A candy and biscuit empire in Ghana, Côte d’Ivoire, and beyond

Afriwara Group produces a range of sweets, chewing gums and biscuits.

Afriwara Group produces a range of sweets, chewing gums and biscuits.

The story of how Julien Achcar built Afriwara, a confectionery and biscuit enterprise in West Africa.

Julien Achcar was raised in Mali, where his father and uncles were notable businessmen. They managed an array of enterprises, including a confectionery producing candies, a pasta factory, a flour mill, and a bottling company. Julien spent his formative years observing his father at work, gradually absorbing the nuances of business.

He left Mali to pursue further studies in France. Yet, after graduating in 2003, he was summoned back to join the family business. Under his uncle’s guidance, he took a position in the candy factory. “This is where I learned the business. My uncle taught me … the formulas, which machines to invest in, how you focus on developing new products,” Julien recalls. He became well-versed in the fast-moving consumer goods (FMCG) sector, as well as in marketing and logistics.

After five years, Julien again relocated to France where he secured a position with logistics company Bolloré. As his job took him across various African countries, he continually felt the pull to once again engage in business on the continent.

While working at Bolloré, Julien co-founded Comptoir Export de Matières Premieres (CEMP), an FMCG ingredient manufacturer, with two university friends in 2007. Initially, Julien played an advisory role, but he joined the company full-time in 2010. CEMP supplies food additives, starches, sweeteners, fats and oils, agricultural products, dairy, plastics, resins, and chemicals to clients in more than 60 countries worldwide.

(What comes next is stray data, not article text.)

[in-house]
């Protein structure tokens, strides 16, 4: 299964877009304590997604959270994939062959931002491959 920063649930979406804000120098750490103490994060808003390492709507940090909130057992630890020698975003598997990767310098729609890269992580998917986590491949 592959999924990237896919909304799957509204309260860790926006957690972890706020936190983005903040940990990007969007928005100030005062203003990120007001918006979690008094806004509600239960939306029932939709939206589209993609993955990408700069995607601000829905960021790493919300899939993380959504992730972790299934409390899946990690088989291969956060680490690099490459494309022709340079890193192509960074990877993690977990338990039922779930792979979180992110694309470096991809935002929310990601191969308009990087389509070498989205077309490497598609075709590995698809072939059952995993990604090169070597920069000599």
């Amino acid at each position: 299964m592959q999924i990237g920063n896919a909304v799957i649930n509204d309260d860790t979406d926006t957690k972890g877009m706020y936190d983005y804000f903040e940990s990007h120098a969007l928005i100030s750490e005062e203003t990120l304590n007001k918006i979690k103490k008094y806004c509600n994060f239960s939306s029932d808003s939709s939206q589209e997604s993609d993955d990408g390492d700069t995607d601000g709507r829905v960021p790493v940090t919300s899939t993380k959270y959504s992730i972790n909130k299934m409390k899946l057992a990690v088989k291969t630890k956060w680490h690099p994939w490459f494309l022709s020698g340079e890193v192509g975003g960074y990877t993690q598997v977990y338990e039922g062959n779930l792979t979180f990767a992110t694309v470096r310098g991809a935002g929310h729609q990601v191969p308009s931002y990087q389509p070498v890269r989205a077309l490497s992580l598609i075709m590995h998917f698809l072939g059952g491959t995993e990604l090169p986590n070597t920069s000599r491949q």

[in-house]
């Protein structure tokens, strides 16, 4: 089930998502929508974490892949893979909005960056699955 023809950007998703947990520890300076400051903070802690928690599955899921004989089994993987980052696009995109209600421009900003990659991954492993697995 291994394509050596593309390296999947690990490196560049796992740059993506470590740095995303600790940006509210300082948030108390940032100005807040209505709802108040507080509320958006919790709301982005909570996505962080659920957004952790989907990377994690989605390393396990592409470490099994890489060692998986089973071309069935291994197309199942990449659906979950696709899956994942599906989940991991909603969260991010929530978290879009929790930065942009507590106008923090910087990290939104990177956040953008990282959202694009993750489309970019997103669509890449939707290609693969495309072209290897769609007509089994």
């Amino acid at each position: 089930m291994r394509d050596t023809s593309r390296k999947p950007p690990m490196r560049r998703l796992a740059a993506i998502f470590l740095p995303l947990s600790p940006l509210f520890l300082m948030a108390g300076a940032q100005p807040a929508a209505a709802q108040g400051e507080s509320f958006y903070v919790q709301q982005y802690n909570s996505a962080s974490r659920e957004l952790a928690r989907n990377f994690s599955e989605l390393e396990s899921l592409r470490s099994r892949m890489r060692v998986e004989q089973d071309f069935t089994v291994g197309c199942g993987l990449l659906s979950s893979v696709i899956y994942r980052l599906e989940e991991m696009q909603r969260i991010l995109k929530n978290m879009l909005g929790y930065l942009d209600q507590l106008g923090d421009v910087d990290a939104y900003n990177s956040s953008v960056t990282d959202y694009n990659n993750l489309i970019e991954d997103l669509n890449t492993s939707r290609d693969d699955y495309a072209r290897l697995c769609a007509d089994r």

By the time Julien came onboard, CEMP had established a significant client base in Africa. In late 2010, one such client, SNCV – a candy and sweets manufacturer in Côte d’Ivoire – was seeking a buyer. Its owner, nearing 80, lacked a successor. Responding to the opportunity, Julien founded Afriwara Group and acquired a majority stake in SNCV.

At the time SNCV was producing national favourites such as Pecto sweets. With his history and experience in candy manufacturing, Julien expanded the production to include lollipops, chewing gums, biscuits and other snacks.

Four years later, in 2014, Afriwara made its second significant investment in Africa when another CEMP client, Ghana-based sweet and gum manufacturer Royal Sweets, sold it a stake in the business.

With its shareholding in SNCV and Royal Sweets, Afriwara had a solid manufacturing footprint in Africa. However, Julien’s ambition was to secure funding to make both companies fully owned subsidiaries. This vision materialised in 2017 when private equity firm Amethis invested in Afriwara. Its investment furnished the necessary capital for Afriwara to purchase the remaining stakes in the companies and institute group-wide operating systems, processes, and financial controls, setting the stage for future growth.

A key growth catalyst came with the group’s appointment of Hussein Izzat Fawaz as the general manager for both SNCV and Royal Sweets in 2021. Julien first met Hussein in 2015 when he served as the general manager for OK Foods in the Democratic Republic of Congo.